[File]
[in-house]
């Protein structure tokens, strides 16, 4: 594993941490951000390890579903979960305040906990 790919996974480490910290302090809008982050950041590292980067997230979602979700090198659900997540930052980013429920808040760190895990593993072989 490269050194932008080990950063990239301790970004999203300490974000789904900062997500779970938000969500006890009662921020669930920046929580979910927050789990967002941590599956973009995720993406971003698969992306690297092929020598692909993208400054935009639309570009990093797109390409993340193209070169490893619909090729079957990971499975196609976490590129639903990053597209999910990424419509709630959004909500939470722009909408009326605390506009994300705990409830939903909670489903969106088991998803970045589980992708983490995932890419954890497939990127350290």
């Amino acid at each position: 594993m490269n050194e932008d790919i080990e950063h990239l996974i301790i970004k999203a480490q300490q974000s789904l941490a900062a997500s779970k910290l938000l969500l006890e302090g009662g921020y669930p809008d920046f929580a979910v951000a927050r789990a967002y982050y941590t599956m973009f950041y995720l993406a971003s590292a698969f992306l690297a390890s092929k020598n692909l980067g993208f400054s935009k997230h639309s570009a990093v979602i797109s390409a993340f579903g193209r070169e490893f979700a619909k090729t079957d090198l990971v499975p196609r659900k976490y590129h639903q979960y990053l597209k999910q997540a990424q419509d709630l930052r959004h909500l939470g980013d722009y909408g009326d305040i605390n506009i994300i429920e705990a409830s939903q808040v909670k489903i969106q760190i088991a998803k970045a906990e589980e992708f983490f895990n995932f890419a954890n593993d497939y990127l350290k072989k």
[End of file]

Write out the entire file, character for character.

[in-house]
């Protein structure tokens, strides 16, 4: 594993941490951000390890579903979960305040906990 790919996974480490910290302090809008982050950041590292980067997230979602979700090198659900997540930052980013429920808040760190895990593993072989 490269050194932008080990950063990239301790970004999203300490974000789904900062997500779970938000969500006890009662921020669930920046929580979910927050789990967002941590599956973009995720993406971003698969992306690297092929020598692909993208400054935009639309570009990093797109390409993340193209070169490893619909090729079957990971499975196609976490590129639903990053597209999910990424419509709630959004909500939470722009909408009326605390506009994300705990409830939903909670489903969106088991998803970045589980992708983490995932890419954890497939990127350290």
């Amino acid at each position: 594993m490269n050194e932008d790919i080990e950063h990239l996974i301790i970004k999203a480490q300490q974000s789904l941490a900062a997500s779970k910290l938000l969500l006890e302090g009662g921020y669930p809008d920046f929580a979910v951000a927050r789990a967002y982050y941590t599956m973009f950041y995720l993406a971003s590292a698969f992306l690297a390890s092929k020598n692909l980067g993208f400054s935009k997230h639309s570009a990093v979602i797109s390409a993340f579903g193209r070169e490893f979700a619909k090729t079957d090198l990971v499975p196609r659900k976490y590129h639903q979960y990053l597209k999910q997540a990424q419509d709630l930052r959004h909500l939470g980013d722009y909408g009326d305040i605390n506009i994300i429920e705990a409830s939903q808040v909670k489903i969106q760190i088991a998803k970045a906990e589980e992708f983490f895990n995932f890419a954890n593993d497939y990127l350290k072989k």